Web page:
5. Pan American Health Organization Deputy Director Jon Andrus speaks during a press briefing on the Haitian cholera outbreak at the organization's headquarters in Washington, DC, Nov. 23. Haitian health officials said at least 1,344 people have died from a worsening cholera epidemic that has ravaged the country since mid-October. (Jim Watson / AFP - Getty Images) Back to slideshow navigation
  6. A resident carries eggs while he walks past a refuse-clogged canal in downtown Port-au-Prince, Nov. 23. (Eduardo Munoz / Reuters) Back to slideshow navigation
  7. A health worker is disinfected on Nov. 22 in Port-au-Prince. The city is seen as being particularly at risk for widespread infection because of the crowded and unsanitary conditions endured by tens of thousands of people who have been sheltering in squalid, makeshift tent cities since an earthquake last January. (Hector Retamal / AFP - Getty Images) Back to slideshow navigation
  8. A girl suffering cholera symptoms waits for treatment at a sports center that has been converted into a cholera treatment center in Cap Haitien, Haiti, Nov. 23, 2010. (Emilio Morenatti / AP) Back to slideshow navigation
  9. The body of Ana Luis Goerges, 75, who died of cholera, lies wrapped in a sheet as she is taken to the morgue from a local hospital in Limbe village near Cap Haitien, Haiti, Tuesday Nov. 23. (Emilio Morenatti / AP) Back to slideshow navigation
  10. A woman suffering from cholera rests at Ste. Therese hospital in Hinche on Nov. 20. Four Haitian presidential candidates called for a delay in elections set for Nov. 28 as the country struggles with a cholera epidemic that has claimed nearly 1,300 lives. (Hector Retamal / AFP - Getty Images) Back to slideshow navigation
  11. Cemetery workers dug a pit to bury the body of a cholera victim Cap Haitian, Haiti, on Nov. 20. Thousands of people have been hospitalized for cholera across Haiti with symptoms including diarrhea, vomiting and fever. At least another 1,100 people have died. (Dieu Nalio Chery / AP) Back to slideshow navigation
  12. A relative of Stephanie Sanbronce, 17, who died of cholera, reacts as workers of Haiti's Health Ministry, unseen, remove her body from her house in Port-au-Prince, Haiti, on Nov. 20. (Emilio Morenatti / AP) Back to slideshow navigation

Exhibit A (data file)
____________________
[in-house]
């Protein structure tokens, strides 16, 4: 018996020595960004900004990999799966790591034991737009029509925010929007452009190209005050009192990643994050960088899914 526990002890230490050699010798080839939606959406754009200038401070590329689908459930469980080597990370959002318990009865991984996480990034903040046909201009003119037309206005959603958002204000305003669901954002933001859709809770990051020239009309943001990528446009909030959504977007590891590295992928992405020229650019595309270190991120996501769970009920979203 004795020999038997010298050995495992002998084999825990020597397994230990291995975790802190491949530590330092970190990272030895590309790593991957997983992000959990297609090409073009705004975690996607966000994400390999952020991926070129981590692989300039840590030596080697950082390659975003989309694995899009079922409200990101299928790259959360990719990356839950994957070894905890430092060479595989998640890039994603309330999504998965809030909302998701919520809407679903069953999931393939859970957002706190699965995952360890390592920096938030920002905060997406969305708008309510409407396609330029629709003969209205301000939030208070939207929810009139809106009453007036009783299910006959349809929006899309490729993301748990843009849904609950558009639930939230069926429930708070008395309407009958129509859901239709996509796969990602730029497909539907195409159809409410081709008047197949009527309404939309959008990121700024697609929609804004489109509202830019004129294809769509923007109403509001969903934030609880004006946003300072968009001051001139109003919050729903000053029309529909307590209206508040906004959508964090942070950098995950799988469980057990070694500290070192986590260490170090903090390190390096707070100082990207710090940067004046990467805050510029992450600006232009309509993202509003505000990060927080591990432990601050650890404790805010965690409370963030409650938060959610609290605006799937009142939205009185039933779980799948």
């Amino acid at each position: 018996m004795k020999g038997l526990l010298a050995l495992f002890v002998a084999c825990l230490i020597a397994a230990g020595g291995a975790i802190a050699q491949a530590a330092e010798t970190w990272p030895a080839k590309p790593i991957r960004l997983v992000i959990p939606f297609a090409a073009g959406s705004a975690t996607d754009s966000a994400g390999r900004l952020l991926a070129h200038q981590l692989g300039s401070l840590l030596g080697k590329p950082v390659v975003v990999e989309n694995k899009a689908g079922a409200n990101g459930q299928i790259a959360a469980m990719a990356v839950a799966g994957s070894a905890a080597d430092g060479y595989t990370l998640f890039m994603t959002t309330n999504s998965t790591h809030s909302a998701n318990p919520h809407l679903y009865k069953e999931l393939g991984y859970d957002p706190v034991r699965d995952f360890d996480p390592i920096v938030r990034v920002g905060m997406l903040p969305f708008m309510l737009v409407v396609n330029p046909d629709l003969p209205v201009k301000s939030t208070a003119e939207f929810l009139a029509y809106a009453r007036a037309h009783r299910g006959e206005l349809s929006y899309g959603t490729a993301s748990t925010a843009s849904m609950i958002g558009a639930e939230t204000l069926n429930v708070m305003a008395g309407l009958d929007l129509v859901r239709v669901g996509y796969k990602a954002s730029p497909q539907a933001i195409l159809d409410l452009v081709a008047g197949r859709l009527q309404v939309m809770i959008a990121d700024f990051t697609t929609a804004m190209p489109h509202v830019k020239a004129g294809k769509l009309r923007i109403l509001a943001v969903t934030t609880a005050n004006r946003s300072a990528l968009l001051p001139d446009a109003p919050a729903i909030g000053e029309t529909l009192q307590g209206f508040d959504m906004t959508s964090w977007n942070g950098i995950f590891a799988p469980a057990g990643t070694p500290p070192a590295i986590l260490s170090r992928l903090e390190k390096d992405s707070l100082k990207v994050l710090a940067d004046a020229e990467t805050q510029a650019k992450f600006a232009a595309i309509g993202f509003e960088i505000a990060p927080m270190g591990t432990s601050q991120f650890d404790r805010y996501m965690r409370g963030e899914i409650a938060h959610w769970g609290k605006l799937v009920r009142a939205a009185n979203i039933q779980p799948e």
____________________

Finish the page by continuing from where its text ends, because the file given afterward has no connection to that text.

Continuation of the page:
13. A Haitian girl with cholera symptoms is doused with water as she grimaces at an improvised clinic run by Doctor without Borders in Port-au-Prince on Nov. 20. (Eduardo Munoz / Reuters) Back to slideshow navigation
  14. A worker from the Red Cross burns medical supplies used to control cholera next to a clinic in Port-au-Prince on Nov. 20. (Eduardo Munoz / Reuters) Back to slideshow navigation
  15. A worker of Haiti's Health Ministry throws a glove into a mass grave where bodies of victims of the cholera outbreak will be buried on the outskirts of Port-au-Prince, Haiti, on Nov. 20. (Emilio Morenatti / AP) Back to slideshow navigation
  16. A woman suffering from symptoms of cholera is helped after arriving at a health clinic in the Cite-Soli neighborhood of Port-au-Prince, Haiti, on Nov. 19. A cholera epidemic has killed more than 1,100 people in recent weeks. (Joe Raedle / Getty Images) Back to slideshow navigation
  17. Fifteen-month-old twins with cholera are held by their mother and sister as they receive intravenous therapy at a cholera clinic set up by Medecins sans Frontieres in the Tabarre neighborhood of Port-au-Prince, Nov. 19. (Allison Shelley / Reuters) Back to slideshow navigation